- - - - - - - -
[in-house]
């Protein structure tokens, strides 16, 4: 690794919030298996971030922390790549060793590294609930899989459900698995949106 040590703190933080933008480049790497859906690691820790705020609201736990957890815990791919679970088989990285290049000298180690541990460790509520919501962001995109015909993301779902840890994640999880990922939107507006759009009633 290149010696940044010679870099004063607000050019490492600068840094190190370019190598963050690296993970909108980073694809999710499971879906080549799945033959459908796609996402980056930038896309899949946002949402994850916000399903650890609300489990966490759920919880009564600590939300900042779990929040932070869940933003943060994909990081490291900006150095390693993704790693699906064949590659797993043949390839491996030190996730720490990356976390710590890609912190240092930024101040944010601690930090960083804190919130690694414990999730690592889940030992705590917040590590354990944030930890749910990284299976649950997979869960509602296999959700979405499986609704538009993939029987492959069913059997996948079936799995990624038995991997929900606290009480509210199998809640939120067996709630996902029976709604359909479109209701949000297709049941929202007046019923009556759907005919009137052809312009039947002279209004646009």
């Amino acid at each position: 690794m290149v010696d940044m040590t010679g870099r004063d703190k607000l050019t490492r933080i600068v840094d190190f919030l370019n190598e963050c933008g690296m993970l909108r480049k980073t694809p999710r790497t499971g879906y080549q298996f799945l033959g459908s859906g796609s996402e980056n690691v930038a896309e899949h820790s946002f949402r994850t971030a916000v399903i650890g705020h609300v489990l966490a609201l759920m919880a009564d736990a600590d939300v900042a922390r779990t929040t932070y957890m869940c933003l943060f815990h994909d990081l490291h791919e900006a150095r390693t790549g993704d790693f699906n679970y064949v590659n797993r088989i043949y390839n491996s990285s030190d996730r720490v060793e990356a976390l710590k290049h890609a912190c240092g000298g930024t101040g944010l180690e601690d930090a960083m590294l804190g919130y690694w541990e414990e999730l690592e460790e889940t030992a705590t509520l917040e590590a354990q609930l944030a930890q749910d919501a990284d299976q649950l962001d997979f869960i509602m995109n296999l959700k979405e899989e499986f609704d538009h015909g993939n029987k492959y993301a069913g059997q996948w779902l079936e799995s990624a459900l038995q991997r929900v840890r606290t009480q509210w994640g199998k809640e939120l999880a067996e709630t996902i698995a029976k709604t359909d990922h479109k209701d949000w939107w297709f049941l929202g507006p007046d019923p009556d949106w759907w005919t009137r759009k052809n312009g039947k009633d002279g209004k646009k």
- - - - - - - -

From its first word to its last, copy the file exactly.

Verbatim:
[in-house]
């Protein structure tokens, strides 16, 4: 690794919030298996971030922390790549060793590294609930899989459900698995949106 040590703190933080933008480049790497859906690691820790705020609201736990957890815990791919679970088989990285290049000298180690541990460790509520919501962001995109015909993301779902840890994640999880990922939107507006759009009633 290149010696940044010679870099004063607000050019490492600068840094190190370019190598963050690296993970909108980073694809999710499971879906080549799945033959459908796609996402980056930038896309899949946002949402994850916000399903650890609300489990966490759920919880009564600590939300900042779990929040932070869940933003943060994909990081490291900006150095390693993704790693699906064949590659797993043949390839491996030190996730720490990356976390710590890609912190240092930024101040944010601690930090960083804190919130690694414990999730690592889940030992705590917040590590354990944030930890749910990284299976649950997979869960509602296999959700979405499986609704538009993939029987492959069913059997996948079936799995990624038995991997929900606290009480509210199998809640939120067996709630996902029976709604359909479109209701949000297709049941929202007046019923009556759907005919009137052809312009039947002279209004646009």
């Amino acid at each position: 690794m290149v010696d940044m040590t010679g870099r004063d703190k607000l050019t490492r933080i600068v840094d190190f919030l370019n190598e963050c933008g690296m993970l909108r480049k980073t694809p999710r790497t499971g879906y080549q298996f799945l033959g459908s859906g796609s996402e980056n690691v930038a896309e899949h820790s946002f949402r994850t971030a916000v399903i650890g705020h609300v489990l966490a609201l759920m919880a009564d736990a600590d939300v900042a922390r779990t929040t932070y957890m869940c933003l943060f815990h994909d990081l490291h791919e900006a150095r390693t790549g993704d790693f699906n679970y064949v590659n797993r088989i043949y390839n491996s990285s030190d996730r720490v060793e990356a976390l710590k290049h890609a912190c240092g000298g930024t101040g944010l180690e601690d930090a960083m590294l804190g919130y690694w541990e414990e999730l690592e460790e889940t030992a705590t509520l917040e590590a354990q609930l944030a930890q749910d919501a990284d299976q649950l962001d997979f869960i509602m995109n296999l959700k979405e899989e499986f609704d538009h015909g993939n029987k492959y993301a069913g059997q996948w779902l079936e799995s990624a459900l038995q991997r929900v840890r606290t009480q509210w994640g199998k809640e939120l999880a067996e709630t996902i698995a029976k709604t359909d990922h479109k209701d949000w939107w297709f049941l929202g507006p007046d019923p009556d949106w759907w005919t009137r759009k052809n312009g039947k009633d002279g209004k646009k």